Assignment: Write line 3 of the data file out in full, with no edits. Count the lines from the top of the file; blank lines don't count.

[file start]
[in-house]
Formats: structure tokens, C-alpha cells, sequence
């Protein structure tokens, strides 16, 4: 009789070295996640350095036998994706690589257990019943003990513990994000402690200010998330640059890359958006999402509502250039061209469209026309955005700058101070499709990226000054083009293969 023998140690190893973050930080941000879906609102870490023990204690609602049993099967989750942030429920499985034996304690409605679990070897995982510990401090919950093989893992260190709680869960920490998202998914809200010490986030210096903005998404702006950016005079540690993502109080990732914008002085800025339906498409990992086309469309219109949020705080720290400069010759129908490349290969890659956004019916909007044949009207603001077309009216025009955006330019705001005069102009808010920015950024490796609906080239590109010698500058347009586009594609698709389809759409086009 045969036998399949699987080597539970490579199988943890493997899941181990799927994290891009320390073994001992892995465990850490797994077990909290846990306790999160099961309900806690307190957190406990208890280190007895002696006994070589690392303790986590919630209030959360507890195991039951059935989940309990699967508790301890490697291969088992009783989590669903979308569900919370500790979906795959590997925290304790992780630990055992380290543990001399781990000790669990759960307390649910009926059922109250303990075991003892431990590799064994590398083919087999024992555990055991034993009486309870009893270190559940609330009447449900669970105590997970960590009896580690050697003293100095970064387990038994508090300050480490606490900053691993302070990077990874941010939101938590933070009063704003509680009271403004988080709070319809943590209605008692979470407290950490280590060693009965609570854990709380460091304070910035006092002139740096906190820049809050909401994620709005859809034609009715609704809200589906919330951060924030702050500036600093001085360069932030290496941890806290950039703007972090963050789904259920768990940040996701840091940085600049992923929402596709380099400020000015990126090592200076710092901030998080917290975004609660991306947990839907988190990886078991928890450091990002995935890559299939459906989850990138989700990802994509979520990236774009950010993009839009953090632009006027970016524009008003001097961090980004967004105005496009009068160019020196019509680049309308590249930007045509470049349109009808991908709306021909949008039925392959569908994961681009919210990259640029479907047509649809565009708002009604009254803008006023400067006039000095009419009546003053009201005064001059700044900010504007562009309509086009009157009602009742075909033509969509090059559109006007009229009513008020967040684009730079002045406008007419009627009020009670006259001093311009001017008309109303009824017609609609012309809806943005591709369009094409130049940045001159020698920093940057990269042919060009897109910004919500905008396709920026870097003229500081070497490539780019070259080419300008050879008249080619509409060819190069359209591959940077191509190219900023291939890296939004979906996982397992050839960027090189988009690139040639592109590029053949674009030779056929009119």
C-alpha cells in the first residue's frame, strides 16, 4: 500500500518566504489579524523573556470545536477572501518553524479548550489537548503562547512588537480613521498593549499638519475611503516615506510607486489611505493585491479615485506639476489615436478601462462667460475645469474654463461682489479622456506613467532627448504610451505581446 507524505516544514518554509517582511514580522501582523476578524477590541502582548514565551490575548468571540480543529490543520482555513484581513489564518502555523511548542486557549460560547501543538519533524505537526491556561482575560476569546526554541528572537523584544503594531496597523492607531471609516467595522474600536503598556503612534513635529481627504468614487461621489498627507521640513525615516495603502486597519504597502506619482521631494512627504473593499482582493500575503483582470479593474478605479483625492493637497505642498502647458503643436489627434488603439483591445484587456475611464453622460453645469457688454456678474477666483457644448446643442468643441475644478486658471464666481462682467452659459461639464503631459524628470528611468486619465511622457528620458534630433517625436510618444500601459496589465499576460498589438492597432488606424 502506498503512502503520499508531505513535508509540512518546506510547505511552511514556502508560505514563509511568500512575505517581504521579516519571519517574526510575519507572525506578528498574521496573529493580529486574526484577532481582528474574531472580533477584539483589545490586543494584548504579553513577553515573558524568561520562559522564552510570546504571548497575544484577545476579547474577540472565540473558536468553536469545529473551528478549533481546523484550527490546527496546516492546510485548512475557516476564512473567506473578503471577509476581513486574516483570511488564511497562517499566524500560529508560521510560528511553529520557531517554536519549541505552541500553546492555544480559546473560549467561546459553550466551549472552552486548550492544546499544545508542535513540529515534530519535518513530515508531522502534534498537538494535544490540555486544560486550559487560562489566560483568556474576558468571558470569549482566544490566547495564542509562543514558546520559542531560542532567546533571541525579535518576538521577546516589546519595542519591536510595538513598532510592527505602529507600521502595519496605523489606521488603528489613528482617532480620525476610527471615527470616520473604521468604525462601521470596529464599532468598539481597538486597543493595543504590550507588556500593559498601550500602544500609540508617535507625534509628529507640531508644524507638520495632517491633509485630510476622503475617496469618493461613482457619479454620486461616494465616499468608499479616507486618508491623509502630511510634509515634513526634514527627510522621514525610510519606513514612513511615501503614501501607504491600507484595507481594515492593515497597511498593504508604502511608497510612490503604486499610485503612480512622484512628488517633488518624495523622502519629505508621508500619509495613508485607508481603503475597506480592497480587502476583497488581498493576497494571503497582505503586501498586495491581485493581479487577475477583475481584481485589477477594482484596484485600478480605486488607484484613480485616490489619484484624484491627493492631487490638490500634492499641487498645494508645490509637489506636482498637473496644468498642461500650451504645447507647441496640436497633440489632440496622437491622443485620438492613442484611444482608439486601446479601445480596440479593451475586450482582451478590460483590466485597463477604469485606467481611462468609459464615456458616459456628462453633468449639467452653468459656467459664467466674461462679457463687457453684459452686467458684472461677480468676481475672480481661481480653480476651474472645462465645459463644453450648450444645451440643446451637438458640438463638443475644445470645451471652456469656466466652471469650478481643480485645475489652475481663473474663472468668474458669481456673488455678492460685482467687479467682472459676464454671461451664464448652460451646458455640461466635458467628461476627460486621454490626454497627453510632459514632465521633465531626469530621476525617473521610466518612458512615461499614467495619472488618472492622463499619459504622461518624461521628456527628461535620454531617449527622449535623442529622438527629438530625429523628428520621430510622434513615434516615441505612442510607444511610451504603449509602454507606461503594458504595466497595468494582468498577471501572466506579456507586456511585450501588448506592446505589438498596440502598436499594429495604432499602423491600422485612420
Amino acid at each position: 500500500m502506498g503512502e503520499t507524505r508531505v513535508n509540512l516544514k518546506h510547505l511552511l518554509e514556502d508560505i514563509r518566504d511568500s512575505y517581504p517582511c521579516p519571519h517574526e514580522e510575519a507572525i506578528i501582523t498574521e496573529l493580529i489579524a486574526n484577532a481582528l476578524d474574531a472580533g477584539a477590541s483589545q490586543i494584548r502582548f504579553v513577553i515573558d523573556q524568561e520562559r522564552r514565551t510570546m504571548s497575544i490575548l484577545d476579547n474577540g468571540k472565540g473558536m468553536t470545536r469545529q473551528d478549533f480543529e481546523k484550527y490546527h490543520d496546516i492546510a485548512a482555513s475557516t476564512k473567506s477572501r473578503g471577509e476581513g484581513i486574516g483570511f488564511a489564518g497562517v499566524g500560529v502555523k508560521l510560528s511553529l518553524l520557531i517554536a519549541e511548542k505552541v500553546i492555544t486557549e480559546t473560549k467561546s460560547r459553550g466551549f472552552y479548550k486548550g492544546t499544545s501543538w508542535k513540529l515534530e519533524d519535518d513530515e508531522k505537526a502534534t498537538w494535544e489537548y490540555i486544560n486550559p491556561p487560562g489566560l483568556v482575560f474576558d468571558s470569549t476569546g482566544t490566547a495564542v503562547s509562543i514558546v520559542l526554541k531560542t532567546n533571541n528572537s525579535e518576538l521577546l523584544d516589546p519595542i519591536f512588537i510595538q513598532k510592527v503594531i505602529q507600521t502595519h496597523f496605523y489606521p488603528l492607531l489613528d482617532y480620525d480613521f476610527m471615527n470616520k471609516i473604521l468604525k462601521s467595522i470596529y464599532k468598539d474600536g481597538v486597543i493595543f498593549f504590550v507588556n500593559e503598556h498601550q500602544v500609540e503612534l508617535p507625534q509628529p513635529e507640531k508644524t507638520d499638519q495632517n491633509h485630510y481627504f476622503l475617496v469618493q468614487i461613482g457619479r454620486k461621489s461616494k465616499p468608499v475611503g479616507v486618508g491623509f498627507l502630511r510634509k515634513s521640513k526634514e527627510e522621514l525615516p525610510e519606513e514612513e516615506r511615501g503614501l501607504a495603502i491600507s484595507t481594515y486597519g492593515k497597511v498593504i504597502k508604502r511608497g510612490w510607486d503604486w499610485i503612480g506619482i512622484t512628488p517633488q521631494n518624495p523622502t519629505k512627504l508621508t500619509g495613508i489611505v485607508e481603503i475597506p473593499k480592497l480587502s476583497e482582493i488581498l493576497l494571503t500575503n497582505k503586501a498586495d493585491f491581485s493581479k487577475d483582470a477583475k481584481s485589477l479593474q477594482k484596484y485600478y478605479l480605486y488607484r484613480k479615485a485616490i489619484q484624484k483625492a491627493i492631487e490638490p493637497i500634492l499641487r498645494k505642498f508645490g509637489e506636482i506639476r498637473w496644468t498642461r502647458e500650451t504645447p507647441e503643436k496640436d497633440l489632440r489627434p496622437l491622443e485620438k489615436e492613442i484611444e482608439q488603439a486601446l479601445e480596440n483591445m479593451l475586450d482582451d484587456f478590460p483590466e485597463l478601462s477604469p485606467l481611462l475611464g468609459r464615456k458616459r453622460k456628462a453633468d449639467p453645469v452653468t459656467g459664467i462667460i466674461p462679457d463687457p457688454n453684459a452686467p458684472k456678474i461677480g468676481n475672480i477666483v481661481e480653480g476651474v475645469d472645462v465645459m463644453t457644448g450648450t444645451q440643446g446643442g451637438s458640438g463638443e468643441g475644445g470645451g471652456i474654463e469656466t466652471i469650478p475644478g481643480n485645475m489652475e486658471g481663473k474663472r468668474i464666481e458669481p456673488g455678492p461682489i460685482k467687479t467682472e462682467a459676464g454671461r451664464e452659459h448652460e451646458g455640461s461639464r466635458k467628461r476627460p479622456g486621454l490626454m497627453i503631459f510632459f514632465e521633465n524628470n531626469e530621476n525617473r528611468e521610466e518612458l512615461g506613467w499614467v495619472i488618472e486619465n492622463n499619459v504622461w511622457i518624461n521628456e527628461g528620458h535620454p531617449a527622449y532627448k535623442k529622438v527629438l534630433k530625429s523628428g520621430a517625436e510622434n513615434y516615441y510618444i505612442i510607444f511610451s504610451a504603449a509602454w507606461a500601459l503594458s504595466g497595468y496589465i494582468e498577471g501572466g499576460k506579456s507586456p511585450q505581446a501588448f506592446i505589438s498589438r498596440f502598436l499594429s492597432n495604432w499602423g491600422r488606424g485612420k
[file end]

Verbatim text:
């Protein structure tokens, strides 16, 4: 009789070295996640350095036998994706690589257990019943003990513990994000402690200010998330640059890359958006999402509502250039061209469209026309955005700058101070499709990226000054083009293969 023998140690190893973050930080941000879906609102870490023990204690609602049993099967989750942030429920499985034996304690409605679990070897995982510990401090919950093989893992260190709680869960920490998202998914809200010490986030210096903005998404702006950016005079540690993502109080990732914008002085800025339906498409990992086309469309219109949020705080720290400069010759129908490349290969890659956004019916909007044949009207603001077309009216025009955006330019705001005069102009808010920015950024490796609906080239590109010698500058347009586009594609698709389809759409086009 045969036998399949699987080597539970490579199988943890493997899941181990799927994290891009320390073994001992892995465990850490797994077990909290846990306790999160099961309900806690307190957190406990208890280190007895002696006994070589690392303790986590919630209030959360507890195991039951059935989940309990699967508790301890490697291969088992009783989590669903979308569900919370500790979906795959590997925290304790992780630990055992380290543990001399781990000790669990759960307390649910009926059922109250303990075991003892431990590799064994590398083919087999024992555990055991034993009486309870009893270190559940609330009447449900669970105590997970960590009896580690050697003293100095970064387990038994508090300050480490606490900053691993302070990077990874941010939101938590933070009063704003509680009271403004988080709070319809943590209605008692979470407290950490280590060693009965609570854990709380460091304070910035006092002139740096906190820049809050909401994620709005859809034609009715609704809200589906919330951060924030702050500036600093001085360069932030290496941890806290950039703007972090963050789904259920768990940040996701840091940085600049992923929402596709380099400020000015990126090592200076710092901030998080917290975004609660991306947990839907988190990886078991928890450091990002995935890559299939459906989850990138989700990802994509979520990236774009950010993009839009953090632009006027970016524009008003001097961090980004967004105005496009009068160019020196019509680049309308590249930007045509470049349109009808991908709306021909949008039925392959569908994961681009919210990259640029479907047509649809565009708002009604009254803008006023400067006039000095009419009546003053009201005064001059700044900010504007562009309509086009009157009602009742075909033509969509090059559109006007009229009513008020967040684009730079002045406008007419009627009020009670006259001093311009001017008309109303009824017609609609012309809806943005591709369009094409130049940045001159020698920093940057990269042919060009897109910004919500905008396709920026870097003229500081070497490539780019070259080419300008050879008249080619509409060819190069359209591959940077191509190219900023291939890296939004979906996982397992050839960027090189988009690139040639592109590029053949674009030779056929009119």